"The Europe trip is what made me realize I wanted to live with him," Saya said. "There were definitely moments of tension, but the fact that we had those moments and dealt with them in the way we did, it made me realize … OK, we can do this."
When they got back to the U.S., Saya told Pete they should live together, whenever it felt right. Eight months later, Pete moved into the Ravenswood loft.
Pete said the fact there were no big surprises or changes after they moved in together was yet another confirmation of their compatibility.
"Eventually, when thinking about the future, I naturally started to think of 'our' plans rather than 'my' plans," Pete said.
It's evident Pete and Saya are best friends. She enjoys his highbrow humor and laughs at his endless stream of jokes. He admires her confidence, determination and ability "to be unfazed by what-ifs."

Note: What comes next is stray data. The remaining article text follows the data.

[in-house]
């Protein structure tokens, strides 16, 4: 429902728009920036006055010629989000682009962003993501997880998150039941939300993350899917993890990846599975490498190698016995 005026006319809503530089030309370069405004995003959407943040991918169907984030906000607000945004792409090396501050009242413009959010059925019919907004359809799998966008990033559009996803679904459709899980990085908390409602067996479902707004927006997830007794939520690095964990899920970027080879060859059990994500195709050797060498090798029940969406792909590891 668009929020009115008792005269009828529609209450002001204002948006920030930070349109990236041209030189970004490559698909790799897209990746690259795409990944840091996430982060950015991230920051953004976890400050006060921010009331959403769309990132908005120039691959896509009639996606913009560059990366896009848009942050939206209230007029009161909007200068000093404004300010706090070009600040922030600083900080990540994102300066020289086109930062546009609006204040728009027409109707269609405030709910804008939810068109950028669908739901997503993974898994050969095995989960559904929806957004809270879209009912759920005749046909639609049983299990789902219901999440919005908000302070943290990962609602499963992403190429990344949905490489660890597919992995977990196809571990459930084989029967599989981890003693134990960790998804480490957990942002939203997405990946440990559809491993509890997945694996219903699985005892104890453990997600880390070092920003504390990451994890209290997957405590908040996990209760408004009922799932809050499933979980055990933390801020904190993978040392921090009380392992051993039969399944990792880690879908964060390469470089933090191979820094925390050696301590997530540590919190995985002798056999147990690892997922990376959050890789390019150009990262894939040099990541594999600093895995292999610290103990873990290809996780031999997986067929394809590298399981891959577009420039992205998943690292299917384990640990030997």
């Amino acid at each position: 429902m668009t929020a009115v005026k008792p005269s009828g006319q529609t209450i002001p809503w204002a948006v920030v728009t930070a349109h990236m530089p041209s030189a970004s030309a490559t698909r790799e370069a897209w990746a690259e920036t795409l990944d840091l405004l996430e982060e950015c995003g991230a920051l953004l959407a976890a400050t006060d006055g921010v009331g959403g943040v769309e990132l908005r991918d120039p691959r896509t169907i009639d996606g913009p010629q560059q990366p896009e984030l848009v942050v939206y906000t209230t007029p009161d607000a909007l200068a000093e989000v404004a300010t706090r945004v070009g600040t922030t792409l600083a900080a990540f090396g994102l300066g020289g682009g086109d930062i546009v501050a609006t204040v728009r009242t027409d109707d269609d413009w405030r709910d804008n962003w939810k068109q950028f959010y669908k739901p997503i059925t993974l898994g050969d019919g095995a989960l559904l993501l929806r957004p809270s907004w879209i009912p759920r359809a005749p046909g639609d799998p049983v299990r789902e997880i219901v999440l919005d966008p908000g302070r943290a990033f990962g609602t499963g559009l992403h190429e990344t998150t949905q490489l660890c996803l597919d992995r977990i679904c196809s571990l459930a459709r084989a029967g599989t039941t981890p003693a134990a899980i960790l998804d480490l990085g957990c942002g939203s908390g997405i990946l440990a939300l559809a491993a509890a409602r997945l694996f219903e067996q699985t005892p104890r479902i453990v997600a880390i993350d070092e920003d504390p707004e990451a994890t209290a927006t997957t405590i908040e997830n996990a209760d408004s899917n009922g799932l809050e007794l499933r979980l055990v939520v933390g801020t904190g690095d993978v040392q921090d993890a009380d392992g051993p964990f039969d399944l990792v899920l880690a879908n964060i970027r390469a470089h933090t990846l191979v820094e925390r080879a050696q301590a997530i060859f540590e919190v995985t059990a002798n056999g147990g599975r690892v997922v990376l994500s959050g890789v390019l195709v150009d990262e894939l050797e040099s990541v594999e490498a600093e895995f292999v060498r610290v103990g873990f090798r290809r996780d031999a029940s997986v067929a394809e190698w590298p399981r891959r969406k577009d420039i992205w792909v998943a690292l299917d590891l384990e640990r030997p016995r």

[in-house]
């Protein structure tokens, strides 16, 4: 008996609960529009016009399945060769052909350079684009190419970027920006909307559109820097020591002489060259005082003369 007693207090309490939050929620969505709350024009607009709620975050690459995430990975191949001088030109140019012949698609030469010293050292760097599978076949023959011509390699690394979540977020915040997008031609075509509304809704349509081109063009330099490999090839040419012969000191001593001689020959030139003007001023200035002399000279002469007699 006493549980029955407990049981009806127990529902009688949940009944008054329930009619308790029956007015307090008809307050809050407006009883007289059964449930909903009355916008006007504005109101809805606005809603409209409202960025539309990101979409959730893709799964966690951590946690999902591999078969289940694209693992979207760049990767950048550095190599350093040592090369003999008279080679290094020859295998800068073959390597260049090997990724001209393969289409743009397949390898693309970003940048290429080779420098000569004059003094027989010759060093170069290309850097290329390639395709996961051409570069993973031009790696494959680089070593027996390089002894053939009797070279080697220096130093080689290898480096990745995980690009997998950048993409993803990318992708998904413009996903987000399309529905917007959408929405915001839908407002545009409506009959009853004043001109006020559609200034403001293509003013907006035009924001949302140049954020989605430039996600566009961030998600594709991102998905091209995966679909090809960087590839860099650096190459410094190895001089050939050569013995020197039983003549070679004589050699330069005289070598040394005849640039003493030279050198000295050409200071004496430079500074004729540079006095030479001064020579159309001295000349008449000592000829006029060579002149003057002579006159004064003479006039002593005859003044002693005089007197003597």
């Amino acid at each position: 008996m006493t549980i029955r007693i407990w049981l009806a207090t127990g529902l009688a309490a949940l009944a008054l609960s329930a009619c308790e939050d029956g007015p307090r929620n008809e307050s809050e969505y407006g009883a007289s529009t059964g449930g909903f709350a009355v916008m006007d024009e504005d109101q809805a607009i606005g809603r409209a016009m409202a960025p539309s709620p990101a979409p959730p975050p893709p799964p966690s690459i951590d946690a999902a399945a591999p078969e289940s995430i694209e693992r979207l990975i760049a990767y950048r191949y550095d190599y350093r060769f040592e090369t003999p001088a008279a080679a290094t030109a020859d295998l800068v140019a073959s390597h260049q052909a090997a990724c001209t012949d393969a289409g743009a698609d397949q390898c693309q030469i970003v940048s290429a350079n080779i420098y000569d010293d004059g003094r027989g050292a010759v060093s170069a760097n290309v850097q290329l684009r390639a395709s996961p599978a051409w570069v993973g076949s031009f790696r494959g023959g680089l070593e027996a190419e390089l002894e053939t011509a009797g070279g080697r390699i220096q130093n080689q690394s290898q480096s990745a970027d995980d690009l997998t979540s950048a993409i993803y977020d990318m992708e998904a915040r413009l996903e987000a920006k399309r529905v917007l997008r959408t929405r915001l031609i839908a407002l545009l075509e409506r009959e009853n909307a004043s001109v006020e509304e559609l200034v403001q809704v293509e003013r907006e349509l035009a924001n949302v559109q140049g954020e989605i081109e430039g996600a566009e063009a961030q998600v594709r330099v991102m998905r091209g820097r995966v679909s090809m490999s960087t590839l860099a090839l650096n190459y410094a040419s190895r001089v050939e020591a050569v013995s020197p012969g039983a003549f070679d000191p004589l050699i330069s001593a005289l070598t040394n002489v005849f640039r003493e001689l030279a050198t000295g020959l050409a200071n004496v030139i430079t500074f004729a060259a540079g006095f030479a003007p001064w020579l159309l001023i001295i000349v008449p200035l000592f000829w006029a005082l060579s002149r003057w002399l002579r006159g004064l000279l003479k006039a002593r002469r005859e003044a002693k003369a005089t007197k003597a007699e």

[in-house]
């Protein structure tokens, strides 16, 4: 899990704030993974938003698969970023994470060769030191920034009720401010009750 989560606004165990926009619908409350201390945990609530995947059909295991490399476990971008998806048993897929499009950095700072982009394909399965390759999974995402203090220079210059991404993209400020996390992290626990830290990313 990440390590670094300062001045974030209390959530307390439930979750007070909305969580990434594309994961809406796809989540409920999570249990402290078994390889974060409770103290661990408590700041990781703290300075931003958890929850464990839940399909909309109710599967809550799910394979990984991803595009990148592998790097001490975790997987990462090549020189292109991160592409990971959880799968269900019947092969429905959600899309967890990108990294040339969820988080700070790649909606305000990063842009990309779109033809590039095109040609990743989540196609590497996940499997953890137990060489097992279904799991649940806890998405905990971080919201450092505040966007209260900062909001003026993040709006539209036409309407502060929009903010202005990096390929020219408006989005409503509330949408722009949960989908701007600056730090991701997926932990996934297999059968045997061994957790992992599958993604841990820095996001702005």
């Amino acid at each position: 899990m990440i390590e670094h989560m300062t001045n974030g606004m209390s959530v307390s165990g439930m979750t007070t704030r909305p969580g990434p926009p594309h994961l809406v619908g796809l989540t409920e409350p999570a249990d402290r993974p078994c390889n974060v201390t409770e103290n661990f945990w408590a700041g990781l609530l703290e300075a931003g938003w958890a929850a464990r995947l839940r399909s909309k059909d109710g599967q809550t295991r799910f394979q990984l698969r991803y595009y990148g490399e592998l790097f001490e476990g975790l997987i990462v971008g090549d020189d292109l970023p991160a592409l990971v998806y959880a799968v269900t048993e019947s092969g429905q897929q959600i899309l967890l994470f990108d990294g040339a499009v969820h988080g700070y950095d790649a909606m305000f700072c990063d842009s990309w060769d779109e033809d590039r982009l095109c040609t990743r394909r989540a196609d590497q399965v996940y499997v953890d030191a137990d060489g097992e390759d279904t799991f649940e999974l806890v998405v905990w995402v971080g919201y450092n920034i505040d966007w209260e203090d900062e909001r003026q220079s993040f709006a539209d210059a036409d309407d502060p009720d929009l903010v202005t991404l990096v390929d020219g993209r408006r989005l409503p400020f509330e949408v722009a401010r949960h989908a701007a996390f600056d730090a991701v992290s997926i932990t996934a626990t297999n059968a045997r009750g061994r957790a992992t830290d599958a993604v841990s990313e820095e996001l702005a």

In May 2012, Pete proposed to Saya on top of a mountain in Asheville, N.C., during a vacation. He gave Saya three engagement rings, all the same design but different sizes, purchased for $20 each on Overstock.com. (Saya had requested a MacBook Air in lieu of a fancy ring. "Much more practical," she said.)
The couple gradually began to plan their special day. Of course, they created a spreadsheet to track possible venues. After months of fruitless searching, they realized that one place appeared in the document twice, only under different names. Turns out it was the Secret Garden at Honky Tonk BBQ. The couple went to check it out, loved it and booked it right away.